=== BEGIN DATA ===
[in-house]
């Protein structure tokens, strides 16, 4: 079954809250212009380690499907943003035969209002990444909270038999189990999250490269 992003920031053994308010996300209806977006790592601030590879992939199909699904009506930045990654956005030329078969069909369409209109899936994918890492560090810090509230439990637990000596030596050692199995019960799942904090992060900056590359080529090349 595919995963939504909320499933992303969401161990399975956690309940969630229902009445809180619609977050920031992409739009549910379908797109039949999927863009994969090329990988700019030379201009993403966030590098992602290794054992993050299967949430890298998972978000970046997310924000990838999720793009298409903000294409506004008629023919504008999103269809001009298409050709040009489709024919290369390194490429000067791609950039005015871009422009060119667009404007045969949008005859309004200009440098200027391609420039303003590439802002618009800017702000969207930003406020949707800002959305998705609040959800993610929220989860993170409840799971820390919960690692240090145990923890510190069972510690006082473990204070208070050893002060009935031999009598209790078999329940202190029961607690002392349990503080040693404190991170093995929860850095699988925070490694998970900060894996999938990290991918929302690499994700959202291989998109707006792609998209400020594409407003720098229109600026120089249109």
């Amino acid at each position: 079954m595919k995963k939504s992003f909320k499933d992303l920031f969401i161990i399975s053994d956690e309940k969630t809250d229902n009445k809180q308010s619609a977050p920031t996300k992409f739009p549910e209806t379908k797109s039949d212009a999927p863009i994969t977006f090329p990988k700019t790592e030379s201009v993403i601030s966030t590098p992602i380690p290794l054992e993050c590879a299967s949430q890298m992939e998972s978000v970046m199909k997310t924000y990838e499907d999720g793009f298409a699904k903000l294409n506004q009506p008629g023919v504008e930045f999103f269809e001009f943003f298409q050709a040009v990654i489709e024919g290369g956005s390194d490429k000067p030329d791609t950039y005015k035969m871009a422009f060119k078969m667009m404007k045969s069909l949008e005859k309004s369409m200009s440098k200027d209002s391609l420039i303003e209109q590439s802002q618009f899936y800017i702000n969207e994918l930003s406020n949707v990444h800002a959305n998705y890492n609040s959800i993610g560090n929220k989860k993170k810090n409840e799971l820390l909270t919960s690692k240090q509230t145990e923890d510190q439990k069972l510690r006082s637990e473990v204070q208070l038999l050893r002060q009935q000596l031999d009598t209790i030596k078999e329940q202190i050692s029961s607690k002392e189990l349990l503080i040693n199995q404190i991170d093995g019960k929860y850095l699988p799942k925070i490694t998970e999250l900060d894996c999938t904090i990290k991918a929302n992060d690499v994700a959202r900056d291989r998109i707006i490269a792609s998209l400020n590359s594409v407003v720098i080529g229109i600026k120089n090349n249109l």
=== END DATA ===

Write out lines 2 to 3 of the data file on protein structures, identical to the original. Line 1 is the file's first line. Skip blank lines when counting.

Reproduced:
């Protein structure tokens, strides 16, 4: 079954809250212009380690499907943003035969209002990444909270038999189990999250490269 992003920031053994308010996300209806977006790592601030590879992939199909699904009506930045990654956005030329078969069909369409209109899936994918890492560090810090509230439990637990000596030596050692199995019960799942904090992060900056590359080529090349 595919995963939504909320499933992303969401161990399975956690309940969630229902009445809180619609977050920031992409739009549910379908797109039949999927863009994969090329990988700019030379201009993403966030590098992602290794054992993050299967949430890298998972978000970046997310924000990838999720793009298409903000294409506004008629023919504008999103269809001009298409050709040009489709024919290369390194490429000067791609950039005015871009422009060119667009404007045969949008005859309004200009440098200027391609420039303003590439802002618009800017702000969207930003406020949707800002959305998705609040959800993610929220989860993170409840799971820390919960690692240090145990923890510190069972510690006082473990204070208070050893002060009935031999009598209790078999329940202190029961607690002392349990503080040693404190991170093995929860850095699988925070490694998970900060894996999938990290991918929302690499994700959202291989998109707006792609998209400020594409407003720098229109600026120089249109």
């Amino acid at each position: 079954m595919k995963k939504s992003f909320k499933d992303l920031f969401i161990i399975s053994d956690e309940k969630t809250d229902n009445k809180q308010s619609a977050p920031t996300k992409f739009p549910e209806t379908k797109s039949d212009a999927p863009i994969t977006f090329p990988k700019t790592e030379s201009v993403i601030s966030t590098p992602i380690p290794l054992e993050c590879a299967s949430q890298m992939e998972s978000v970046m199909k997310t924000y990838e499907d999720g793009f298409a699904k903000l294409n506004q009506p008629g023919v504008e930045f999103f269809e001009f943003f298409q050709a040009v990654i489709e024919g290369g956005s390194d490429k000067p030329d791609t950039y005015k035969m871009a422009f060119k078969m667009m404007k045969s069909l949008e005859k309004s369409m200009s440098k200027d209002s391609l420039i303003e209109q590439s802002q618009f899936y800017i702000n969207e994918l930003s406020n949707v990444h800002a959305n998705y890492n609040s959800i993610g560090n929220k989860k993170k810090n409840e799971l820390l909270t919960s690692k240090q509230t145990e923890d510190q439990k069972l510690r006082s637990e473990v204070q208070l038999l050893r002060q009935q000596l031999d009598t209790i030596k078999e329940q202190i050692s029961s607690k002392e189990l349990l503080i040693n199995q404190i991170d093995g019960k929860y850095l699988p799942k925070i490694t998970e999250l900060d894996c999938t904090i990290k991918a929302n992060d690499v994700a959202r900056d291989r998109i707006i490269a792609s998209l400020n590359s594409v407003v720098i080529g229109i600026k120089n090349n249109l």